Abstract: A rise in population caused by increased immigration, is sometimes accompanied by concerns that the increase in population puts additional or differential pressure on welfare services which might affect the net fiscal contribution of immigrants. The UK and Germany have experienced significant increases in immigration in recent years. This study uses longitudinal data from both countries to examine whether immigrants differ in their use of health services compared to native born individuals, both on arrival and over time. While immigrants to Germany, but not the UK, are more likely to self-report poor health than the native-born population, the samples of immigrants in both countries use hospital and GP services at broadly the same rate as the native born populations. Controls for observed and unobserved differences between immigrants and native-born sample populations make little difference to these broad findings.
    Keywords: Immigration, Health, Health Service
    JEL: H00 J00
    Date: 2013
  17. By: Jeremy Greenwood (University of Pennsylvania); Philipp Kircher (University of Edinburgh); Cezar Santos (University of Mannheim); Michele Tertilt (University of Mannheim)
    Abstract: Eleven percent of the Malawian population is HIV infected. Eighteen percent of sexual encounters are casual. A condom is used one quarter of the time. A choice-theoretic general equilibrium search model is constructed to analyze the Malawian epidemic. In the developed framework, people select between different sexual practices while knowing the inherent risk. The analysis suggests that the efficacy of public policy depends upon the induced behavioral changes and general equilibrium effects that are typically absent in epidemiological studies and small-scale field experiments. For some interventions (some forms of promoting condoms or marriage), the quantitative exercise suggests that these effects may increase HIV prevalence, while for others (such as male circumcision or increased incomes) they strengthen the effectiveness of the intervention. The underlying channels giving rise to these effects are discussed in detail.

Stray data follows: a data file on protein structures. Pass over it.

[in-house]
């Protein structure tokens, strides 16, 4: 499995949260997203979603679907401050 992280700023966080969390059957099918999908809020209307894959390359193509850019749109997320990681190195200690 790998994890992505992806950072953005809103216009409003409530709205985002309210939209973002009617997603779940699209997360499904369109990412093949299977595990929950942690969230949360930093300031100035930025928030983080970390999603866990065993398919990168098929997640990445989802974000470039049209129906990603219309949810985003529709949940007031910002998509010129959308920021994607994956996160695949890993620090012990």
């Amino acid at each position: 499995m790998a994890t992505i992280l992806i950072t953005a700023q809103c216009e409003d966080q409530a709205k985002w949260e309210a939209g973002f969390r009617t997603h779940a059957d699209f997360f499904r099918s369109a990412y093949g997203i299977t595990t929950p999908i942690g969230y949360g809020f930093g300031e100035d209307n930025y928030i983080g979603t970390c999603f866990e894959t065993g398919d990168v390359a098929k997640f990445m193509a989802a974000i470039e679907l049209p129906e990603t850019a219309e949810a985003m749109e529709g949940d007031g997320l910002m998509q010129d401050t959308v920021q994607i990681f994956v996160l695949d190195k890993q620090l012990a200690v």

Keywords: Bayesian learning, circumcision, condoms, disease transmission,HIV/AIDS, homo economicus, Malawi, marriage, policy intervention, sex markets, search, STDs
    JEL: D10 D50 E10 I10 O11
    Date: 2013–04
  18. By: Lamiraud , Karine (ESSEC Business School)
    Abstract: In this paper we investigate the possible presence of switching costs when consumers are offered the opportunity to change their basic health insurance provider. We focus on the specific case of Switzerland which implemented a pure form of competition in basic health insurance markets. We identify several barriers to switching, namely choice overload, status quo bias, the possession of supplementary contracts for enrollees in bad health, firm’s pricing strategies based on providing low price supplementary products, poor regulation of reserves and the limitations of the previous risk-equalization mechanism which left room for risk selection practices.
    Keywords: Brand loyalty; Choice overload; Competition among health insurers; Status quo bias; Supplementary health insurance; Switching costs; The Swiss case
    JEL: D41 G22
    Date: 2013–02
  19. By: Grant Miller; Kimberly Singer Babiarz